France’s Socialist Party and the hard-left La France Insoumise (LFI) party have reached an agreement in principle to form an alliance for the June 12-19 parliament vote, according to LFI politician Adrien Quatennens.
The coalition deal, shaped under the leadership of hard-left firebrand Jean-Luc Melenchon, is an attempt to deprive President Emmanuel Macron‘s La Republique en Marche party of a majority in parliament and block his pro-business agenda.
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Melenchon, a radical eurosceptic, has managed to unite the Greens, the Communists and the Socialists under a new banner that could raise eyebrows across the EU, as its platform aims to challenge the main tenets of the bloc’s economic policies.
“We can and will beat Emmanuel Macron and we can do it with a majority to govern for a radical programme,” Quatennens said on Franceinfo radio on Wednesday.
A source in the Socialist Party said there was a deal on who would run in what constituency and on the overall strategy, but negotiators still needed to finalise a deal on the programme itself.
The deal would then need to be approved by the Socialist Party’s national committee.
LFI earlier made similar deals with the French Greens and the Communists, creating a united front under the leadership of Melenchon.
The deal, if confirmed, will unite parties that have run separately in elections since the left-Green coalition deal of 1997-2002.
The pro-European Socialists had been the main holdouts after days of negotiations at the headquarters of the eurosceptic Melenchon’s party.
The latest Harris Interactive poll showed the two sides are neck and neck, with both a united left and an alliance between Macron’s party and the conservatives seen garnering 33 percent of the legislative vote.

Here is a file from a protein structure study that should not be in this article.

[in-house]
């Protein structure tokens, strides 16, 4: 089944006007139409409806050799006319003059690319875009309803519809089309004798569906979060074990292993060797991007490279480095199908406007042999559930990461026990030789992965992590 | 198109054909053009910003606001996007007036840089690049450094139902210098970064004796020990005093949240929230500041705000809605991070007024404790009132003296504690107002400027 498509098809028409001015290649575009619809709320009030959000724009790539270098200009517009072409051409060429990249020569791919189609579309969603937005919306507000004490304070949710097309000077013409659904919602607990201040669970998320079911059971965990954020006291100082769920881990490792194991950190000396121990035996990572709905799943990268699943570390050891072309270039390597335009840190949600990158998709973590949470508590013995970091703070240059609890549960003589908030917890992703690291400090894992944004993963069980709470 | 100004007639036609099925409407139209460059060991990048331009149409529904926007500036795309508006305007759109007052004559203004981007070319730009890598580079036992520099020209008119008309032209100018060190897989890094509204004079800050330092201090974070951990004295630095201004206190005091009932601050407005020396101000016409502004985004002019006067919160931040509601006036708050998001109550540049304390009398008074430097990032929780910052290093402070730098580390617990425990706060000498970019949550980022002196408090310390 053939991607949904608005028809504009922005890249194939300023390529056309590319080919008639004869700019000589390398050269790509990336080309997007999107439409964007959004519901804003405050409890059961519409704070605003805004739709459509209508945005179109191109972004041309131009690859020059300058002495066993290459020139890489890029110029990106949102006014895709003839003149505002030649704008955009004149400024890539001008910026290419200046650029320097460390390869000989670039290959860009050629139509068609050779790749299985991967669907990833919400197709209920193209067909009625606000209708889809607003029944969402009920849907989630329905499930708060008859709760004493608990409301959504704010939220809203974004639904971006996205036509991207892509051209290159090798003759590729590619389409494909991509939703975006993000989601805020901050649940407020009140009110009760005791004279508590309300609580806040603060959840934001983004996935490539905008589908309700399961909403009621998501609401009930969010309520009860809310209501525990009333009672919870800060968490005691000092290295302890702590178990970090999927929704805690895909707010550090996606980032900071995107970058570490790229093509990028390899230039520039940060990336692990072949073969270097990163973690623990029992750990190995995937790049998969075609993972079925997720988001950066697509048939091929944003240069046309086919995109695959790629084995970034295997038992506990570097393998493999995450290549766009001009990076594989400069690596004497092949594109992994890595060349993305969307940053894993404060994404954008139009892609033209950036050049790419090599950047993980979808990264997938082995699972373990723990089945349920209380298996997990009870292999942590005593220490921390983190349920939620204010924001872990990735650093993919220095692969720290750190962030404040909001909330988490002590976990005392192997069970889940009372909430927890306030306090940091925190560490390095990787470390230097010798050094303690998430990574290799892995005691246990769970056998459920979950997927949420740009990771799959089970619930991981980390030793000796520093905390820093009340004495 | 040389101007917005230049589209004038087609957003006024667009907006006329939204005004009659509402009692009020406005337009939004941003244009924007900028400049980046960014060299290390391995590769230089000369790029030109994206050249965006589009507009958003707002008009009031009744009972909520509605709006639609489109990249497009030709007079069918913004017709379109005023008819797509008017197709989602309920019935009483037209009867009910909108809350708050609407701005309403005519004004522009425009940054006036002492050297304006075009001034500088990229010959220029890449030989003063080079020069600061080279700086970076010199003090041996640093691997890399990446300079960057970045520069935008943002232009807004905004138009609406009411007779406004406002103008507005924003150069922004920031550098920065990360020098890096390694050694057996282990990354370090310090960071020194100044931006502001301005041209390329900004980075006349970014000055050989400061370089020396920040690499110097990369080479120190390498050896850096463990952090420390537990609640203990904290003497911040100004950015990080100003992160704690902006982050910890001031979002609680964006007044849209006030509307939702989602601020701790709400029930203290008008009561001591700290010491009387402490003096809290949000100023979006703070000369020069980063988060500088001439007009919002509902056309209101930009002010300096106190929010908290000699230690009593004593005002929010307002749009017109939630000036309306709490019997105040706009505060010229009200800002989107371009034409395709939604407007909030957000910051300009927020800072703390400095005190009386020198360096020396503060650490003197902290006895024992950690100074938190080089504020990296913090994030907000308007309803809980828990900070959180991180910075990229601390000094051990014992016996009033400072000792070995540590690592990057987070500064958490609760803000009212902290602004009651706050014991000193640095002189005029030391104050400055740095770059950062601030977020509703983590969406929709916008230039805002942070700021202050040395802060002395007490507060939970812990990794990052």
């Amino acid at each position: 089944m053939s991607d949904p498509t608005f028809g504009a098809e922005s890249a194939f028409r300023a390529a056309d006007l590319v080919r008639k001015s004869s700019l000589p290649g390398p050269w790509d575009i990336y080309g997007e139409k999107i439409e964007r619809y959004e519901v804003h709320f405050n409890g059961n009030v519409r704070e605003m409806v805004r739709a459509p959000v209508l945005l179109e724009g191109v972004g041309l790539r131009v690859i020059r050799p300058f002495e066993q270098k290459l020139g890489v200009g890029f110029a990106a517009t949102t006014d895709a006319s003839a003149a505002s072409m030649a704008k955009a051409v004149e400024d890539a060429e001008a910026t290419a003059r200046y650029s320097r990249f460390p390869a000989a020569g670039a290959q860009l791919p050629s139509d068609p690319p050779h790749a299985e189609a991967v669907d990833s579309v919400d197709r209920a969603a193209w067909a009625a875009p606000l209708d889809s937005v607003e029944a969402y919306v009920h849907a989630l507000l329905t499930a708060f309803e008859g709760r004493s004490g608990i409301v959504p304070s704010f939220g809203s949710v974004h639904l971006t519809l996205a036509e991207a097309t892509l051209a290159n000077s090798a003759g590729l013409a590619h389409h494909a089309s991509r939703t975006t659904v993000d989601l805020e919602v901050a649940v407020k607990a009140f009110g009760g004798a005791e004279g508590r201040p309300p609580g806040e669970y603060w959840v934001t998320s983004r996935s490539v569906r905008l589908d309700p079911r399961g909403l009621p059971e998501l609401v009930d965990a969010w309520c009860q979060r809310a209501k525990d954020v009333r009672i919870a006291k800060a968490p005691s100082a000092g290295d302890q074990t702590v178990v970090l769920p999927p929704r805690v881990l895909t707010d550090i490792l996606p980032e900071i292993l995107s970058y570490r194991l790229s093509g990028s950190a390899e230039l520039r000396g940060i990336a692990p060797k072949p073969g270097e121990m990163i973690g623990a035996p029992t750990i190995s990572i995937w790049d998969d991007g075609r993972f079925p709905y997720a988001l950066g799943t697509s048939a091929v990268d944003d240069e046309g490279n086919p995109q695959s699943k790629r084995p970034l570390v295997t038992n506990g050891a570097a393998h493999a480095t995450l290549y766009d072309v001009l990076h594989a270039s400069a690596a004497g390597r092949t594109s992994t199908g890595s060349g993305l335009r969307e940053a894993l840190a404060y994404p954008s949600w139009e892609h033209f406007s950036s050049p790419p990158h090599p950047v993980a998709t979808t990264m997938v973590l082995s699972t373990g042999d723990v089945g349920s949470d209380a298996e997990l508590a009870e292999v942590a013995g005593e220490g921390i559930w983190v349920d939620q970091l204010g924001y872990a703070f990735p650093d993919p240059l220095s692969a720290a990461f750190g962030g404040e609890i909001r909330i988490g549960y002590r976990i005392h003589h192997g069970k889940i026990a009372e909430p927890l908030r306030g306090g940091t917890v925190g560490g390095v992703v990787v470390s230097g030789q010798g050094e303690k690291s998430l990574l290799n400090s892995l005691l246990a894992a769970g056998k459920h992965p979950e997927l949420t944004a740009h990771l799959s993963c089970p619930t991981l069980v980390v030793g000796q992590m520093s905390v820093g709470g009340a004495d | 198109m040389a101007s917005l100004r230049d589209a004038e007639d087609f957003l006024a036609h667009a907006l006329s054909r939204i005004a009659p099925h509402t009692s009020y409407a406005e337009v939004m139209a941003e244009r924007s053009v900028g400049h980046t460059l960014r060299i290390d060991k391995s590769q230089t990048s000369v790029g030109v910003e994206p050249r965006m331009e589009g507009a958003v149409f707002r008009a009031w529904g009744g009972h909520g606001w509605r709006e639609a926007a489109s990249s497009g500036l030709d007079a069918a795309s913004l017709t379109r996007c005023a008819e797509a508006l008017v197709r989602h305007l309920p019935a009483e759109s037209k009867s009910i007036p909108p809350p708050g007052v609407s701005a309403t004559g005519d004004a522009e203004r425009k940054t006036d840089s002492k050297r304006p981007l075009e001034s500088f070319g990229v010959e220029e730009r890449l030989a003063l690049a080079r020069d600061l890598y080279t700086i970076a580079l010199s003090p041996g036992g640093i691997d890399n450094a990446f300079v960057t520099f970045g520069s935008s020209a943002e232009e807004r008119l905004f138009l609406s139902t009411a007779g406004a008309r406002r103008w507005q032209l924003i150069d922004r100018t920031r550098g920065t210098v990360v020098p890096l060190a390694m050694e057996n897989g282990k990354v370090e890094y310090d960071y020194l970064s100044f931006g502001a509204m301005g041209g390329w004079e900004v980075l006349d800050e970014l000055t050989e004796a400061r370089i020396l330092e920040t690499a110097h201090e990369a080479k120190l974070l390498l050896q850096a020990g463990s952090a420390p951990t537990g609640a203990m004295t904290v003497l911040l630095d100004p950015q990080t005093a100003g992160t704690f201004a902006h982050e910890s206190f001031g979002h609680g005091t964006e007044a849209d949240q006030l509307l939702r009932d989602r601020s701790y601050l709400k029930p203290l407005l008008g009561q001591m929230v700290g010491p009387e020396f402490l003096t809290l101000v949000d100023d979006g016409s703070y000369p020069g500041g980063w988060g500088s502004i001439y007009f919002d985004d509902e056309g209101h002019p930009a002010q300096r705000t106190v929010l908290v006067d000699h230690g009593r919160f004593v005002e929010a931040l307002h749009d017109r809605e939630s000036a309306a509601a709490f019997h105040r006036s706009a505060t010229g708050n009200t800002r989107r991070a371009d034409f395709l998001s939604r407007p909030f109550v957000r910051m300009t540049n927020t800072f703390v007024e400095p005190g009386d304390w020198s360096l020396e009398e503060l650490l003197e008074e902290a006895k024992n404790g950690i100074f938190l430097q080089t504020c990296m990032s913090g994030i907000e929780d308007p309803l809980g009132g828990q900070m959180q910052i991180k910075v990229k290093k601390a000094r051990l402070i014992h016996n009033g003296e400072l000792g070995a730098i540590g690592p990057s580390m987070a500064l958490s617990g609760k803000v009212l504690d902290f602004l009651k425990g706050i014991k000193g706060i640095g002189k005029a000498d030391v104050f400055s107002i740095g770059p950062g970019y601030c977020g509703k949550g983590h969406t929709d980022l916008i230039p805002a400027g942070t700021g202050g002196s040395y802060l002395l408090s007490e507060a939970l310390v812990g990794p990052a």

However, in France’s two-round election system, projections show this could still translate into a majority of seats for the president.
A turning point
Melenchon’s success in striking a deal in principle with the Socialists, the former dominant force on the left, will mark a turning point for a party that gave the country two presidents since World War II and has been a driving force for European integration.
Melenchon, who broke from the Socialist Party in 2008 after failing to dilute its pro-EU stance, wants to “disobey” the bloc’s rules on budget and competition issues and challenge its free-market principles. He also wants France to leave NATO.
The decision by Socialist Party leaders to negotiate a deal with Melenchon was criticised by some of its most prominent figures, including former President Francois Hollande, who said it could mark the end of a pro-EU force on the left.
But the Socialists had little leeway in the talks.
Their candidate, Paris Mayor Anne Hidalgo, garnered a meagre 1.75 percent of votes cast in last month’s presidential ballot. However, they still control many local authorities.
Policies of the new alliance, which will run under the “Social and Ecological People’s Union”, also include plans to lower the retirement age to 60, raise the minimum wage and cap prices on essential products.